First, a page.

Vineyard pruning championship brings out the best
Published: Friday, February 22, 2013 at 7:22 p.m.
Last Modified: Friday, February 22, 2013 at 7:22 p.m.
The woody, 15-year-old syrah vines resisted mightily, but vineyard worker Laureano Herrera cut quickly and skillfully enough to win Friday's 14th annual Sonoma County Pruning Championship near Forestville.
Herrera, 46, a Healdsburg resident who works for Sonoma-Cutrer Vineyards, outscored nine other contestants at Friday's competition outside Forestville. For his work, he received $1,000 cash and a wheelbarrow load of tools and other prizes.
A husband and father of five, Herrera has worked three decades in the vineyards and enjoys pruning for the opportunity it provides to correctly shape the vines.
Through an interpreter, he said that as he is pruning one cane, he is “already looking at the next ones” and considering his next cut.
The competition, sponsored by the Sonoma County Winegrape Commission, celebrates the skills of the workers who help produce the North Coast's most valuable crop. Wine grapes last year brought the region's farmers $1.4 billion.
Friday's 10 contestants all had placed first or second in five regional contests held earlier this month, beating out about 100 other workers.
“They're the best of the best,” said Nick Frey, president of the winegrape commission.
However, the men were greatly challenged Friday by the trellised syrah vines at Santa Rosa Junior College's Shone Farm.
In the regionals, virtually all 10 contestants had finished pruning five vines in less than four minutes. But Friday Herrera finished first at six minutes, 31 seconds. The last contestant finished shortly under nine minutes.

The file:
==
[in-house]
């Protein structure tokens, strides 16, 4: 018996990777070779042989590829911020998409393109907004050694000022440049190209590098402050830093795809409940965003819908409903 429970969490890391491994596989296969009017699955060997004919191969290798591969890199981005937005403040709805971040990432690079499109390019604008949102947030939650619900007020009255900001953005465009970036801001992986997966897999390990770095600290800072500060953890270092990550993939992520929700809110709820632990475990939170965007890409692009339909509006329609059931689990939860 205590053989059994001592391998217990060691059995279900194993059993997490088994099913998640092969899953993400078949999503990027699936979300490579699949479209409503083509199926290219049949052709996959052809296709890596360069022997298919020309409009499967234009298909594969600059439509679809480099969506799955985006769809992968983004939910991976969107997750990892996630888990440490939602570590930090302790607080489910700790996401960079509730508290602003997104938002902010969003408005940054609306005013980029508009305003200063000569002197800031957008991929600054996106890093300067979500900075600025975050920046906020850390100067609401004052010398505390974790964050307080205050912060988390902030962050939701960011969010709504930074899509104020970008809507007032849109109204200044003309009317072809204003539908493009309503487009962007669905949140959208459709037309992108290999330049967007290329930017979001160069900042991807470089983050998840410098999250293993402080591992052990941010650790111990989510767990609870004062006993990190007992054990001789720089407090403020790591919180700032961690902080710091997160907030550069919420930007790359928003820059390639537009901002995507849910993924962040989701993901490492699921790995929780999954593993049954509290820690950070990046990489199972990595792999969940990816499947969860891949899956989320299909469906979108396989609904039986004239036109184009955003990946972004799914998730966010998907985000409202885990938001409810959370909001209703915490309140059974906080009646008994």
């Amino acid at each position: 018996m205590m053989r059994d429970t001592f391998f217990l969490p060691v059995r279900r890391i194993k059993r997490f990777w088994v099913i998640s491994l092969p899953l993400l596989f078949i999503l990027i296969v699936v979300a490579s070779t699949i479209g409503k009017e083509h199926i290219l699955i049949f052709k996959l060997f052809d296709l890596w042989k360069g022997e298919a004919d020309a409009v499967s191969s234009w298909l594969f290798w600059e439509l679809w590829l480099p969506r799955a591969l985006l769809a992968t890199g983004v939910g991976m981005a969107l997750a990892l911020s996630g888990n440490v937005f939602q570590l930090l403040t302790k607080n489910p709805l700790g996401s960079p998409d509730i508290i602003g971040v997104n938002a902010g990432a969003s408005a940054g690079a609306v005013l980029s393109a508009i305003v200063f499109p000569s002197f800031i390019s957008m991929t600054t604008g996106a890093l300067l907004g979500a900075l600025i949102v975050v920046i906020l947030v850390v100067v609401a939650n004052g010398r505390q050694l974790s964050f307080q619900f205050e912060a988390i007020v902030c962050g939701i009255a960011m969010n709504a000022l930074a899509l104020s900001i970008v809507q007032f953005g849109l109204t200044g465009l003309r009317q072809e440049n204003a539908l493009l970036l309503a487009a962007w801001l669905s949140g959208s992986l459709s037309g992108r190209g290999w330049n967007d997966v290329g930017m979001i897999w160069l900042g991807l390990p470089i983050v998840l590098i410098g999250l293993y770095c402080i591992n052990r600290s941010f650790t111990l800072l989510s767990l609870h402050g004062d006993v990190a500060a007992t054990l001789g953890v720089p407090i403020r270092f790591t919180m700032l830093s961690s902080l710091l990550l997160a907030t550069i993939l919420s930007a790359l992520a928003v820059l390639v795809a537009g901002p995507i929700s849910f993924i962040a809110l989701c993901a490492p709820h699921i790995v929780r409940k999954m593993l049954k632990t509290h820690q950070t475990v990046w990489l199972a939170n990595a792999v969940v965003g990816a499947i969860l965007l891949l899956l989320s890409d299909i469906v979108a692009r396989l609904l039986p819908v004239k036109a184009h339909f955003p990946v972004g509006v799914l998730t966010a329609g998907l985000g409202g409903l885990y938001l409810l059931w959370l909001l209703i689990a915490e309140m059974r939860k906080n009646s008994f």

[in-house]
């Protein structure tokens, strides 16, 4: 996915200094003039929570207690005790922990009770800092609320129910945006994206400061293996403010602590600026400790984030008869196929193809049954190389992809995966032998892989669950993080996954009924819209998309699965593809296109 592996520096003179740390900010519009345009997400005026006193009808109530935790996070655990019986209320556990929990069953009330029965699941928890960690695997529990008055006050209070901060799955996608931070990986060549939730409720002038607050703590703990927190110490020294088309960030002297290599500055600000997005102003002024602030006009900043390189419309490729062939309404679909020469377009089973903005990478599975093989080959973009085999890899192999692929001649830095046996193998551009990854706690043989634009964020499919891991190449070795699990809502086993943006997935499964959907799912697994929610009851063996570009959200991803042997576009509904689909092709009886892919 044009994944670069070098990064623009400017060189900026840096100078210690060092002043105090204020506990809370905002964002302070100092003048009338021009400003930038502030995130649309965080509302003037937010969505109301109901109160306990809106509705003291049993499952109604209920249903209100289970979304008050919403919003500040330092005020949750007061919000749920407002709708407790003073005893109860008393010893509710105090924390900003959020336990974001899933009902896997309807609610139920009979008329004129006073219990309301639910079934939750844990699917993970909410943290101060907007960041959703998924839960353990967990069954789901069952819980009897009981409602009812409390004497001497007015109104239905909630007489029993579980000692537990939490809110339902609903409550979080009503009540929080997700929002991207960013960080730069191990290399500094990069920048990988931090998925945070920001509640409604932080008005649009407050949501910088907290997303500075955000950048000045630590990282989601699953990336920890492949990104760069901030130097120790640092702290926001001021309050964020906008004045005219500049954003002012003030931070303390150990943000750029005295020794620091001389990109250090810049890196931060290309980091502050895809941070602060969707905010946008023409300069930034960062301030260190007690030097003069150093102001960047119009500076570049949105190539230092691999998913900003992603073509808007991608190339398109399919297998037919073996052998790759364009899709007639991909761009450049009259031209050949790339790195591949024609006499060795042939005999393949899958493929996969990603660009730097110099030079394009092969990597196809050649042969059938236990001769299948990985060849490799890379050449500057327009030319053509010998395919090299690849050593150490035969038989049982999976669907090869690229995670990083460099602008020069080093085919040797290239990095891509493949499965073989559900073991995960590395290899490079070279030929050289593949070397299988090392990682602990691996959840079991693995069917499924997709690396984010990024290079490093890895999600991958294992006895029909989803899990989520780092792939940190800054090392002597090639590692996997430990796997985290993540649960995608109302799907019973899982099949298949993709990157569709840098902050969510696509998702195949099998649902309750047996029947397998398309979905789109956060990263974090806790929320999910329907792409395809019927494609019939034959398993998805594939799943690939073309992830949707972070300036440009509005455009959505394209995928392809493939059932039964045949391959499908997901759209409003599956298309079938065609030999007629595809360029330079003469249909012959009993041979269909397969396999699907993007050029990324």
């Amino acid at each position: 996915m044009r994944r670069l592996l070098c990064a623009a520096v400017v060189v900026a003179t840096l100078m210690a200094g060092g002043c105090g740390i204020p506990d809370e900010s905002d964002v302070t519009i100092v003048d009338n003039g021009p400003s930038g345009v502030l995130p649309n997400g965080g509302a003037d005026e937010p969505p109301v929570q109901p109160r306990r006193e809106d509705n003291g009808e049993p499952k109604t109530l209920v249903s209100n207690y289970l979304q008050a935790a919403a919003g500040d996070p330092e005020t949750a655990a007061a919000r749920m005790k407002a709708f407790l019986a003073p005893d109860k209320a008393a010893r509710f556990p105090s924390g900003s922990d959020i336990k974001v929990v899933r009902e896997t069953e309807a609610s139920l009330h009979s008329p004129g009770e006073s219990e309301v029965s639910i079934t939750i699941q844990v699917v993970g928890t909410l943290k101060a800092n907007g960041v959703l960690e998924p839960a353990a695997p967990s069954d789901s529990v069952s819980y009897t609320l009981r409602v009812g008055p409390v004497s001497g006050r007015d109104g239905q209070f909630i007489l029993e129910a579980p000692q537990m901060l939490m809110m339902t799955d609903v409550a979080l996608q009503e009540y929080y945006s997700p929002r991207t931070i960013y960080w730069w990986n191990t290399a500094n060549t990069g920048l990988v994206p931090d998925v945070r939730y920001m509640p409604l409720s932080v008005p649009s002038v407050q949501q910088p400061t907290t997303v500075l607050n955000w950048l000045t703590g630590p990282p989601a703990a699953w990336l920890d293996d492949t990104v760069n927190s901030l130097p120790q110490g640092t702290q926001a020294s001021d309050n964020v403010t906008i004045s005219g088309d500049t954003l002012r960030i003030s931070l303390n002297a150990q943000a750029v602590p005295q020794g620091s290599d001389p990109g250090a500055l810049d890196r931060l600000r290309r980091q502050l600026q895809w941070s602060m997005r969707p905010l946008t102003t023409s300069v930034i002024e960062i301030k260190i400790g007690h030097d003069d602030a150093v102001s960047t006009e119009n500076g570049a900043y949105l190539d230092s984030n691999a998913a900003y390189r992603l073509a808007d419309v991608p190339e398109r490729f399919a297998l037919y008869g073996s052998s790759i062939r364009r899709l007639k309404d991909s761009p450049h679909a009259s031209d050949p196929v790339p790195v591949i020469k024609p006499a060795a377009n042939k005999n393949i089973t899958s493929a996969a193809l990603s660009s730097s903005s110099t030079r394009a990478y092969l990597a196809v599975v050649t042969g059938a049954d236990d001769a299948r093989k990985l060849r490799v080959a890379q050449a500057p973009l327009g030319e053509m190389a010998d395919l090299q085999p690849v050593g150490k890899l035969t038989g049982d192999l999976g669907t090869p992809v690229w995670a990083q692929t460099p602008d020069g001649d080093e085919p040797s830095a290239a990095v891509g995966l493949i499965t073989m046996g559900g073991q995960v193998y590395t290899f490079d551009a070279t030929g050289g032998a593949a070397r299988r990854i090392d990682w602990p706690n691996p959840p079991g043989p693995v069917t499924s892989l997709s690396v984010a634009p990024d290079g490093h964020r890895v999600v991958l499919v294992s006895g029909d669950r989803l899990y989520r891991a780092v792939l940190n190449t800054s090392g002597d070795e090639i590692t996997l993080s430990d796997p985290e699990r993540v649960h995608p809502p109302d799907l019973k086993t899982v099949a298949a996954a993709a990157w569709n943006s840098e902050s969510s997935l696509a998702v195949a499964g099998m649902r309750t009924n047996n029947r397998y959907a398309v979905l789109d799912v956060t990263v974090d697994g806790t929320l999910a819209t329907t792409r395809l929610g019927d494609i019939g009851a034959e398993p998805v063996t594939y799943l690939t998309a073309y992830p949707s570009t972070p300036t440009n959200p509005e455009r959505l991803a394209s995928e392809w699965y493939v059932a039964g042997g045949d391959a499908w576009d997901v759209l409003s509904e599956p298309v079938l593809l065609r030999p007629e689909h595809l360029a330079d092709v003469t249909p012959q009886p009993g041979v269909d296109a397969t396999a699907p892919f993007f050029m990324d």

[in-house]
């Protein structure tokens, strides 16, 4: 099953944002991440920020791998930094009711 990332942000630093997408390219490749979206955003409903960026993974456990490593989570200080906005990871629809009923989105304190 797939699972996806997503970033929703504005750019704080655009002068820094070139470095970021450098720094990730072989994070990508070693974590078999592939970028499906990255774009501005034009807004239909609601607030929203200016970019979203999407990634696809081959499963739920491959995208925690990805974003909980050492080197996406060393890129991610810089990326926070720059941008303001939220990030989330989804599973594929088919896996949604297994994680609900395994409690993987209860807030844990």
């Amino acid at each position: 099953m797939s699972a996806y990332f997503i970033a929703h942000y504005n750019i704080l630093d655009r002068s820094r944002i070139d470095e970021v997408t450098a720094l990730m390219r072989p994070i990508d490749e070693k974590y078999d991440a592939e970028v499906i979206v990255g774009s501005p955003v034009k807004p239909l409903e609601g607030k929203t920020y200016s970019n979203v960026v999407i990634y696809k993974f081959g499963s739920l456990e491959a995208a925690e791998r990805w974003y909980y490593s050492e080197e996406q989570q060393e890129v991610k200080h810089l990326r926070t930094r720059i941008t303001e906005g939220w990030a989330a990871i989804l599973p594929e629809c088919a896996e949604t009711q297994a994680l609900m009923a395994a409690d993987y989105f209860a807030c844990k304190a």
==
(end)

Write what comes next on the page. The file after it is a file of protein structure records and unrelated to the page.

“This is tough pruning,” said Jim Neumiller, a judge and vineyard manager for Seghesio Farms. He and fellow judges Kirk Lokka of Emeritus Vineyard and Winery and Joel Castaneda of Vineyard Industry Products explained that the syrah vines are especially vigorous, producing extra canes that easily tangle and take more time to cut and remove.
The judges also required considerably more time Friday to calculate each contestant's skill score. Points were deducted for improper cuts and bonuses were added for preparing “renewal” spurs that make a place on the vine for cane growth a year from now.
The three judges were still examining the pruning work long after the crowd of about 120 had departed the spring-like sunshine of the vineyard and taken seats around tables in the farm's main pavilion.
There, the guests learned that Herrera not only posted the quickest time but also came in second in points for the quality of his pruning.
The day was a big one for Sonoma-Cutrer Vineyards, with workers taking both first and second place. Its other contestant, Javier Diaz, received $500 for his second-place finish.
Third place and $300 went to Gustavo Rico of Seghesio Farms. Fourth place and $200 went to Alberto Avina of Chateau St. Jean/Treasury Wine Estates.
Vineyard managers and experts said proper pruning is essential for the vines, preparing them for good grape yields. It also can reduce labor costs later when managing the growth of the canes.
“The pruning sets up the entire growth year,” said Merilark Padgett-Johnson, the junior college's viticulture program coordinator.
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